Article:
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Key NLRB Decisions in October 2016

Prime Healthcare Services-Encino, LLC d/b/a Encino Hospital Medical Center and Prime Healthcare Services-Garden Grove, LLC d/b/a Garden Grove Hospital & Medical Center, 364 NLRB No. 128 (October 17, 2016).

The employers violated Section 8(a)(5) and (1) by: (1) failing to pay anniversary step wage increases to eligible employees after the collective bargaining agreements expired; and (2) by failing to furnish the unions with requested relevant and necessary healthcare information.  The Administrative Law Judge explained that contractual wage obligations are a mandatory subject of bargaining which must continue in effect post-expiration of the collective bargaining agreement until the parties reach a new agreement or a valid impasse, or unless there is a clear and unmistakable waiver.

Interactive Communications International, Inc. d/b/a INCOMM. 364 NLRB No. 129 (October 19, 2016).

The employer violated Section 8(a)(1) by: (1) making statements that employees could not discuss wages, hours, and other terms and conditions of employment on the employer's property; and (2) by threatening employees with discharge for doing so. 

The Ardit Company, 364 NLRB No. 130 (October 27, 2016).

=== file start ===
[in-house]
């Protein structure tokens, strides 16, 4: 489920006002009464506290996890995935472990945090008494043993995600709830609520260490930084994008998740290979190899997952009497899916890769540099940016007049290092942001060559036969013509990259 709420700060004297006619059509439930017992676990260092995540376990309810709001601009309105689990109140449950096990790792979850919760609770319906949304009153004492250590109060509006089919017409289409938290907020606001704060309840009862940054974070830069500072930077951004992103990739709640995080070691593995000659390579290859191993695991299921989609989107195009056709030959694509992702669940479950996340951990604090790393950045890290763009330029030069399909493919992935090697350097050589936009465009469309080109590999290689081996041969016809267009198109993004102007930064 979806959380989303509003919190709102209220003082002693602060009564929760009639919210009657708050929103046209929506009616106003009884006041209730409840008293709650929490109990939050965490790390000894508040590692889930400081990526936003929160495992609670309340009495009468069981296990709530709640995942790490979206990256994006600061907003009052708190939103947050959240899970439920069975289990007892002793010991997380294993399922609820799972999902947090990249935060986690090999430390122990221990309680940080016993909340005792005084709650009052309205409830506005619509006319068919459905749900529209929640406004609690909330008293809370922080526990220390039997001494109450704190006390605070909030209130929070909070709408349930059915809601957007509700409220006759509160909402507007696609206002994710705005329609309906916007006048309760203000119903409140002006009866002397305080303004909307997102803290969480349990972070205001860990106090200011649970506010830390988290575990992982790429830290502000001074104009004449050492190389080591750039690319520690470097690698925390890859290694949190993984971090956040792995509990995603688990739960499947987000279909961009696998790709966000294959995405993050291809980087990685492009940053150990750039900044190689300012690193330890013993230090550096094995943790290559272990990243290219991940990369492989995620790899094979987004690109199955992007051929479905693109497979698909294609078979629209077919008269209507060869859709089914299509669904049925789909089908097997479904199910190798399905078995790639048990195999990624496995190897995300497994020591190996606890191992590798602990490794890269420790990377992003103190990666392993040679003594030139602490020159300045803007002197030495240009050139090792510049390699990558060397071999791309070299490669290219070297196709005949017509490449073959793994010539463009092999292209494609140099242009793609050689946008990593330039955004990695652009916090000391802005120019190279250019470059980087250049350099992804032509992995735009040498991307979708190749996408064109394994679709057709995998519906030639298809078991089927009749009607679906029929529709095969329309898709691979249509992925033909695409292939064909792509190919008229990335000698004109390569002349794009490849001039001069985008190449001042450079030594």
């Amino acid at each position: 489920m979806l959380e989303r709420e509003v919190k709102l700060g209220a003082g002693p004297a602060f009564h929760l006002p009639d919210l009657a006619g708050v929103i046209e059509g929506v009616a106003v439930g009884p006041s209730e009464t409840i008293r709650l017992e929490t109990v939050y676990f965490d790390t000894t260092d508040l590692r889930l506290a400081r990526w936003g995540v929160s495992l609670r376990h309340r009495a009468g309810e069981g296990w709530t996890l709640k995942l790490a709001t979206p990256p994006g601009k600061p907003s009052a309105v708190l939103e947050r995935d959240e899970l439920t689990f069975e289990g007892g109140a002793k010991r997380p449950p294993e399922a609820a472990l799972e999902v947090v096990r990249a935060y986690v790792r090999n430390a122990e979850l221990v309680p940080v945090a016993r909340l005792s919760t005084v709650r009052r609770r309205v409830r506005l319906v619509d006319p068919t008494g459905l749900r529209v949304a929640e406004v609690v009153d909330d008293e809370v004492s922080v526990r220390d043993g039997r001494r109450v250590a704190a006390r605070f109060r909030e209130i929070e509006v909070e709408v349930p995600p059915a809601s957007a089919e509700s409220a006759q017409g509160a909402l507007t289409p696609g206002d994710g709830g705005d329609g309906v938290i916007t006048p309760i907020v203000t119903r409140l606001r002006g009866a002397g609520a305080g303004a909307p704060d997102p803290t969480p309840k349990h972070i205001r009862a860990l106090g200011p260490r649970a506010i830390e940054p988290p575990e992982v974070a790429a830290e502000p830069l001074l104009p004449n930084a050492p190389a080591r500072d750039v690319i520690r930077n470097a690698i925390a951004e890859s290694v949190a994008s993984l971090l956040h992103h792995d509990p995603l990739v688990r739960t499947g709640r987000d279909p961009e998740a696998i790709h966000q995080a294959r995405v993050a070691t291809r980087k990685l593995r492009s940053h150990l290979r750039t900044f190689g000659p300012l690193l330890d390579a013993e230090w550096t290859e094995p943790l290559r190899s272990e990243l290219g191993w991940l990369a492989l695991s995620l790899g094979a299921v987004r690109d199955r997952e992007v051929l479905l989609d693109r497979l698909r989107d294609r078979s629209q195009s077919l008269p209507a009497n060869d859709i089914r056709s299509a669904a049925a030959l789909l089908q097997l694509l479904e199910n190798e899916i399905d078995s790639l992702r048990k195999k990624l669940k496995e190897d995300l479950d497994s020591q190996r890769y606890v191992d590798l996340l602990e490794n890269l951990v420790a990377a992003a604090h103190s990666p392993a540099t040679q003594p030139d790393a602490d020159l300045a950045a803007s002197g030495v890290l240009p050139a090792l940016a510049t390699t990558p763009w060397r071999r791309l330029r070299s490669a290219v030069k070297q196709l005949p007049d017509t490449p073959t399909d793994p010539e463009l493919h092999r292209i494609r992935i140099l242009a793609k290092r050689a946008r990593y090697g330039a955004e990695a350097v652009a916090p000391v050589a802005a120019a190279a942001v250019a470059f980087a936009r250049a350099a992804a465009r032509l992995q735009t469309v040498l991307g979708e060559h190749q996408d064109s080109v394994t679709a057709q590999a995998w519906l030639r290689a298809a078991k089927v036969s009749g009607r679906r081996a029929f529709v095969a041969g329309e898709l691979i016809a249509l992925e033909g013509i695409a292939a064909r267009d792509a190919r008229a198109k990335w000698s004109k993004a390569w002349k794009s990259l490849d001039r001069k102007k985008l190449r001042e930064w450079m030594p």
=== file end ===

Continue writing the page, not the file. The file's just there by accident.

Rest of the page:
The employer, whose employees were represented by a union under Section 8(f), violated Section 8(a)(5) and (1) by: (1) failing to respond to the union's information requests; (2) by unilaterally implementing changes to terms and conditions of employment after the Section 8(f) agreement expired but while the union's certification - after a majority of employees voted for the union in a Section 9(a) election - was pending; and (3) by laying off employees without first notifying or bargaining with the union.  Although a Section 8(f) employer (engaged primarily in the building and construction industry) upon contract expiration may unilaterally change existing terms and conditions of employment without bargaining and may refuse to meet or bargain with the union altogether, in an issue of first impression, the Board found that an employer whose employees are represented by a union under a Section 8(f) pre-hire agreement may not implement changes in terms and conditions of employment upon that agreement's expiration if the employees subsequently selected the union as their exclusive bargaining representative, even if the union's certification is pending at the time of the changes.

Categories: Labor Law Blog